• Can We Love Our Enemies and Kill Them?
    by Micael Grenholm
    There are some serious flaws with Augustine's argument that declaring and fighting a war can be an act of love, especially when those who are trained for combat are molded into hating and dehumanizing their enemy.
  • Changing Enemies Into Friends
    by Dennis Fisher
    Criticized for his benevolent view toward the Confederates, Abraham Lincoln responded: "I destroy my enemies when I make them my friends."
  • Collaborating with the Enemy
    by Adam Kahane
    How can we deal with the following conundrum? We must work with others, including people we don’t agree with or like or trust; while in order to avoid treachery, we must not work with them.
  • Gandhi's Teachings Are Alive
    by Rev. Jesse L. Jackson
    Jackson presents a radical portrait of the fierce nonviolent activist who secured independence for India and who called us to resist evil with non-cooperation, hate the sin but not the sinner; and in battle leave room for reconciliation and redemption.
  • Gandhi on the Law of Love
    edited by Anand T. Hingorani
    Here the path of nonviolence is assessed through the Hindu concept of ahimsa: literally non-killing, but Gandhi believed that we should not harbor uncharitable thoughts "even in connection with one who may consider himself to be your enemy."
  • How to Love Your Enemies
    by Rev. James Martin
    The Gospel doesn't imply that we have to love our enemies the same way that we speak about “falling in love” with someone or the way we love our family members; it calls us to open our hearts to them.
  • Living as One Human Family
    by Frederic and Mary Ann Brussat
    Religious and spiritual people can help reverse the trend of competitive individualism by being willing to reach out to people outside our clans and by affirming unity consciousness.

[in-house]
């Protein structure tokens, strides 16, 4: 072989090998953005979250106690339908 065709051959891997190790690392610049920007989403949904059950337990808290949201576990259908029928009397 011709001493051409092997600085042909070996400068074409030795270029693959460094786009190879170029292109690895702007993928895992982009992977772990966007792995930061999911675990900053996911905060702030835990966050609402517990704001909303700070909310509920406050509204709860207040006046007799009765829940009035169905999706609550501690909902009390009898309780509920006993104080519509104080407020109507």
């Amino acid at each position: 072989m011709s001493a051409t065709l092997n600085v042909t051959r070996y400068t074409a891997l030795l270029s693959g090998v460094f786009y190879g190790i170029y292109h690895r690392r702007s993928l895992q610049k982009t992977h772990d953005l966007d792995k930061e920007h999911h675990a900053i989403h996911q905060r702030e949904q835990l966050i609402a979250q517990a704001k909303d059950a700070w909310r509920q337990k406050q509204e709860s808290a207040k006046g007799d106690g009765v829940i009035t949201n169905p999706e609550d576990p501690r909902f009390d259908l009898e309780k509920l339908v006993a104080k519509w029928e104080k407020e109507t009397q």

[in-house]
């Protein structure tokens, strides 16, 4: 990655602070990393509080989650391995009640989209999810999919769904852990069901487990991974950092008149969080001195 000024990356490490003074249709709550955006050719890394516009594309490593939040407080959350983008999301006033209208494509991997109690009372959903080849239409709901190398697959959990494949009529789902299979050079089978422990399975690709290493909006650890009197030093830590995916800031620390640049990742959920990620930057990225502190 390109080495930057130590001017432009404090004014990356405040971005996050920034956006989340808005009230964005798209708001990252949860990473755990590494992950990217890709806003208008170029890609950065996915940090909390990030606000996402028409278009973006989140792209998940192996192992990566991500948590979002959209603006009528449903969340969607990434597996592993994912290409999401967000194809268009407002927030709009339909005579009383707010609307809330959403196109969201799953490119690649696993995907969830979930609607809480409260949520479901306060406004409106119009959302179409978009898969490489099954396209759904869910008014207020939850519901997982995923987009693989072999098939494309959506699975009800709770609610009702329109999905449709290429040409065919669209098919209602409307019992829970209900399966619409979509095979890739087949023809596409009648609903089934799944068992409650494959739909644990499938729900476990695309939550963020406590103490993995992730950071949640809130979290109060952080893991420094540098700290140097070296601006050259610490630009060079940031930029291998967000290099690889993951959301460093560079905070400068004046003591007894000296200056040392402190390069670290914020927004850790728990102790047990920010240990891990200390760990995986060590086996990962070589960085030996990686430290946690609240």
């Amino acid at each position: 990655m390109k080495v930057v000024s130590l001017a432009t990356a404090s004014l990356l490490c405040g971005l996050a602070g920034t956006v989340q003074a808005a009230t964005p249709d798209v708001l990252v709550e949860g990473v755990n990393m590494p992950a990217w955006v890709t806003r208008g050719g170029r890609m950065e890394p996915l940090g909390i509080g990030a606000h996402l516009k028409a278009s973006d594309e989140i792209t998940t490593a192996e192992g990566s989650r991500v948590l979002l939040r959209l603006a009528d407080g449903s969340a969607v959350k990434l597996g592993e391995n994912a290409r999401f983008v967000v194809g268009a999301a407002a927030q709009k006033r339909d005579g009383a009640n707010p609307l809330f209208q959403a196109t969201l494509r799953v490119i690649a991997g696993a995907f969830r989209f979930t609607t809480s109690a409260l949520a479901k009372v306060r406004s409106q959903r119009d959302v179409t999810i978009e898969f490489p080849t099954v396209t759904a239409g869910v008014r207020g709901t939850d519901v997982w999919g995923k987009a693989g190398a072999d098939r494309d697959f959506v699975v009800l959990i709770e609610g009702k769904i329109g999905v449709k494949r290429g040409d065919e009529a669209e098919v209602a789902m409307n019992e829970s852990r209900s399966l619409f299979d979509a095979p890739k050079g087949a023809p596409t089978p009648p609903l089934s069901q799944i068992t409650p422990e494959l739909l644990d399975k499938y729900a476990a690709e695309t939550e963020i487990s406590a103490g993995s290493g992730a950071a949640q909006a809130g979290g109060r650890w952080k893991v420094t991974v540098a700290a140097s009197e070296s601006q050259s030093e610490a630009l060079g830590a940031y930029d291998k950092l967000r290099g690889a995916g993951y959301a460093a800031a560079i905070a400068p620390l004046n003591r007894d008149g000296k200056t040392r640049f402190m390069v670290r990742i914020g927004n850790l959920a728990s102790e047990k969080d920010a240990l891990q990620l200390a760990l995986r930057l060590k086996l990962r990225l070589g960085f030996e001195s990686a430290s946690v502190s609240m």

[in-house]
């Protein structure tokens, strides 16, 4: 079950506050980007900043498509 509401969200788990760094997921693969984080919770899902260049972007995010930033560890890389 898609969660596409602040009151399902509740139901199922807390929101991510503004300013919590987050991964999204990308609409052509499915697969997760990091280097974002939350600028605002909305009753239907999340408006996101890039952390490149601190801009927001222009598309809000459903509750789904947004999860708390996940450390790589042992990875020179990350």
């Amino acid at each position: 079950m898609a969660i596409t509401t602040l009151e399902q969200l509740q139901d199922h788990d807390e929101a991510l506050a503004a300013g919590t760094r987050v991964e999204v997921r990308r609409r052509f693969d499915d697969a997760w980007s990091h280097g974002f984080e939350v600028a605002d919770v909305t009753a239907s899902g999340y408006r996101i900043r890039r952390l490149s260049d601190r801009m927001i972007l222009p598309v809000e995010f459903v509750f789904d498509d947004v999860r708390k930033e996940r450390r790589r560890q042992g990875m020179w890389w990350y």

• Love Your Enemies
    by John Dear
    For Dear, the commandment to love our enemies sums up Christianity, inviting people not to hate, punish or kill anyone, especially those targeted by our nation/state.
  • Love Your Enemies: Moral Absurdity or Genius
    by Audrey D. Thompson
    By recasting racial tensions as “a battle between the moral and the immoral” and positing that religious instruction gives oppressors distinct advantages, a blogger's argument compels Christians to reexamine whether it is foolish to demand love for enemies in situations of political upheaval.
  • Peace Prompts
    by John Dear
    From listening for God's words of peace to being part of a global peacemaking community, these 12 passages can be used to encourage the peacemaker in us all.
  • Ten Ways to Love Your Enemy
    by Kristin Ritzau
    These suggestions range from self-examaination to prayer to stopping toxic internal dialogues.
  • What I Would Say to Osama bin Laden
    an interview with Thich Nhat Hanh
    In an interview conducted right after 9/11, the revered Vietnamese Zen Buddhist teacher explains that if he were face-to-face with Osama Bin Laden, he would first listen and try to understand all of the suffering that led him to violence.


  • Loving Your Enemies
    by Dr. Martin Luther King, Jr.
    Far from being an impractical idealist, Jesus has become the practical realist when he tell us to love our enemies. His command is an absolute necessity for human survival.
  • Love Your Enemies
    by Michal Luke
    This sermon considers how we react when people make life difficult for us. Luke breaks down the Beatitudes to help us understand how to apply them.